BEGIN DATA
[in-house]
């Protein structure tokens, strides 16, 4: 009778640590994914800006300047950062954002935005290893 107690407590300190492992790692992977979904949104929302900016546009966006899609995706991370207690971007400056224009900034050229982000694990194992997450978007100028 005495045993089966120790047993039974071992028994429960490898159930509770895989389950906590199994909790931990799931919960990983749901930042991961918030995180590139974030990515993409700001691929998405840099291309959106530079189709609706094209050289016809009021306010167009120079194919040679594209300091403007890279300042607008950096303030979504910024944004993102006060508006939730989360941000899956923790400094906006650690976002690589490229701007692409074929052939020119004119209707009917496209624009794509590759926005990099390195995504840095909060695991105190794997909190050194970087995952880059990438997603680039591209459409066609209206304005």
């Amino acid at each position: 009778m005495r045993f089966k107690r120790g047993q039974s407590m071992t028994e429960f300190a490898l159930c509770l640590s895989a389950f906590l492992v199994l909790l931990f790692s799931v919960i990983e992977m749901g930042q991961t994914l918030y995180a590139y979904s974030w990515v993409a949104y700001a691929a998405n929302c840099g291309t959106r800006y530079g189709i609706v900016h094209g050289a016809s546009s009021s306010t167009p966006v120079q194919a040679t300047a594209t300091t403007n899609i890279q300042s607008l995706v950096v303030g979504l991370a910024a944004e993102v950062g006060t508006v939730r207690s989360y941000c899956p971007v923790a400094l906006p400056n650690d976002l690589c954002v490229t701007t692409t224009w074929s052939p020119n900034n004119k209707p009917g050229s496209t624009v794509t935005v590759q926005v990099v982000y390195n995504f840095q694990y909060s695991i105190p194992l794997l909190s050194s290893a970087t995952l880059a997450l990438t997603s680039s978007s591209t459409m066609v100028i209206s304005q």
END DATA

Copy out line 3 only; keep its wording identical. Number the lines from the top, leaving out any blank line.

């Amino acid at each position: 009778m005495r045993f089966k107690r120790g047993q039974s407590m071992t028994e429960f300190a490898l159930c509770l640590s895989a389950f906590l492992v199994l909790l931990f790692s799931v919960i990983e992977m749901g930042q991961t994914l918030y995180a590139y979904s974030w990515v993409a949104y700001a691929a998405n929302c840099g291309t959106r800006y530079g189709i609706v900016h094209g050289a016809s546009s009021s306010t167009p966006v120079q194919a040679t300047a594209t300091t403007n899609i890279q300042s607008l995706v950096v303030g979504l991370a910024a944004e993102v950062g006060t508006v939730r207690s989360y941000c899956p971007v923790a400094l906006p400056n650690d976002l690589c954002v490229t701007t692409t224009w074929s052939p020119n900034n004119k209707p009917g050229s496209t624009v794509t935005v590759q926005v990099v982000y390195n995504f840095q694990y909060s695991i105190p194992l794997l909190s050194s290893a970087t995952l880059a997450l990438t997603s680039s978007s591209t459409m066609v100028i209206s304005q």